Cybersecurity and Cyberwar by A generation ago, "cyberspace" was just a term from science fiction, used to describe the nascent network of computers linking a few university labs. Today, our entire modern way of life, from communication to commerce to conflict, fundamentally depends on the Internet. And the cybersecurity issues that result challenge literally everyone: politicians wrestling with everything from cybercrime to online freedom; generals protecting the nation from new forms of attack, while planning new cyberwars; business executives defending firms from once unimaginable threats, and looking to make money off of them; lawyers and ethicists building new frameworks for right and wrong. Most of all, cybersecurity issues affect us as individuals. We face new questions in everything from our rights and responsibilities as citizens of both the online and real world to simply how to protect ourselves and our families from a new type of danger. And yet, there is perhaps no issue that has grown so important, so quickly, and that touches so many, that remains so poorly understood. In Cybersecurity and CyberWar: What Everyone Needs to Know®, New York Times best-selling author P. W. Singer and noted cyber expert Allan Friedman team up to provide the kind of easy-to-read, yet deeply informative resource book that has been missing on this crucial issue of 21st century life. Written in a lively, accessible style, filled with engaging stories and illustrative anecdotes, the book is structured around the key question areas of cyberspace and its security: how it all works, why it all matters, and what can we do? Along the way, they take readers on a tour of the important (and entertaining) issues and characters of cybersecurity, from the "Anonymous" hacker group and the Stuxnet computer virus to the new cyber units of the Chinese and U.S. militaries. Cybersecurity and CyberWar: What Everyone Needs to Know® is the definitive account on the subject for us all, which comes not a moment too soon. What Everyone Needs to Know® is a registered trademark of Oxford University Press.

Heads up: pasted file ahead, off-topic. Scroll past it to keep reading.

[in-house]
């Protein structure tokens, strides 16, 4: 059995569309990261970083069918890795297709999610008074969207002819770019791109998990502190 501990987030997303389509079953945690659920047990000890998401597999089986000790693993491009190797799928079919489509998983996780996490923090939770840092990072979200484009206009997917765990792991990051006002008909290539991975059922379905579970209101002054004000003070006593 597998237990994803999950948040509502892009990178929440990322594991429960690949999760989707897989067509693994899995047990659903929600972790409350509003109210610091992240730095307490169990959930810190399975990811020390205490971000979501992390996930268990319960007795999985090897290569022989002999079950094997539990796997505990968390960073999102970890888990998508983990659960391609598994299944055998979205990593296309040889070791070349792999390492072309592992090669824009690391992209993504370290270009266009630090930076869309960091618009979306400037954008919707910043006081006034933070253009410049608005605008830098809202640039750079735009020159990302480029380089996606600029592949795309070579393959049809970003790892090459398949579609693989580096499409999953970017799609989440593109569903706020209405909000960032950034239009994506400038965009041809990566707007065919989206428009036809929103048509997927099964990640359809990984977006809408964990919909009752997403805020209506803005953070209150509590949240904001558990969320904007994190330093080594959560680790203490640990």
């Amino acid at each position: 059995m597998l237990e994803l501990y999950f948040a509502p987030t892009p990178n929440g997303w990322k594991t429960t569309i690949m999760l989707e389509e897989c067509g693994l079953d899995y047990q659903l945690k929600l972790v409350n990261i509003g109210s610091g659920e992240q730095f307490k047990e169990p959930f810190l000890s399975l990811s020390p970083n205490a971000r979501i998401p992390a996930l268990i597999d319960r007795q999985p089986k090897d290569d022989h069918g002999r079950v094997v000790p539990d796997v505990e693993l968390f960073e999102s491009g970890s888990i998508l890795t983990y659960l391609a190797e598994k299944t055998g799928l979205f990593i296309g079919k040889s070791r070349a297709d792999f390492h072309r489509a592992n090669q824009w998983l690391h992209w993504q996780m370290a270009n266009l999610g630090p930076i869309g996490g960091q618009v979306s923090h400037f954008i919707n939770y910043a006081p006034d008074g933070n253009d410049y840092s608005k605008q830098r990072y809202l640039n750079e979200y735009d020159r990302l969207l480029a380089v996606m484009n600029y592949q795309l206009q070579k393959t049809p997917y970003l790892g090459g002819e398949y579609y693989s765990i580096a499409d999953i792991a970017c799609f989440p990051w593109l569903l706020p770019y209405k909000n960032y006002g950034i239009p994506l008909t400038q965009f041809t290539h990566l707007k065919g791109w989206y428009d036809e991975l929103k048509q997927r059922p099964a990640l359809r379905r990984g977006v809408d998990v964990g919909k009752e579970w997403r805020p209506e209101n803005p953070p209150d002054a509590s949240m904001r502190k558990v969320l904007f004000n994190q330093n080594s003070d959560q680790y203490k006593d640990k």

Call Number: QA76.9.A25 S562 2014
Publication Date: 2014
The Hacked World Order by For more than three hundred years, the world wrestled with conflicts that arose between nation-states. Nation-states wielded military force, financial pressure, and diplomatic persuasion to create "world order." Even after the end of the Cold War, the elements comprising world order remained essentially unchanged.      But 2012 marked a transformation in geopolitics and the tactics of both the established powers and smaller entities looking to challenge the international community. That year, the US government revealed its involvement in Operation "Olympic Games," a mission aimed at disrupting the Iranian nuclear program through cyberattacks; Russia and China conducted massive cyber-espionage operations; and the world split over the governance of the Internet. Cyberspace became a battlefield.      Cyber conflict is hard to track, often delivered by proxies, and has outcomes that are hard to gauge. It demands that the rules of engagement be completely reworked and all the old niceties of diplomacy be recast. Many of the critical resources of statecraft are now in the hands of the private sector, giant technology companies in particular. In this new world order, cybersecurity expert Adam Segal reveals, power has been well and truly hacked.
Call Number: JZ1254 .S44 2016
Publication Date: 2016
Playing to the Edge by At the helm of both the CIA and NSA for 10 years, Michael Hayden participated in every major event in American national security, the fallout and consequences of which are still unfolding today. His perspective is truly unmatched, and his goals in writing this book are simple and unwavering: No apologies, no excuses, just what happened, and why. As candid as it is revelatory, Playing To The Edge is an essential history of our turbulent times that sheds new light on events and decisions we think we know well, coming at a time of heinous new threats and momentous change.
Call Number: JK468 .I6 H39 2016
Publication Date: 2016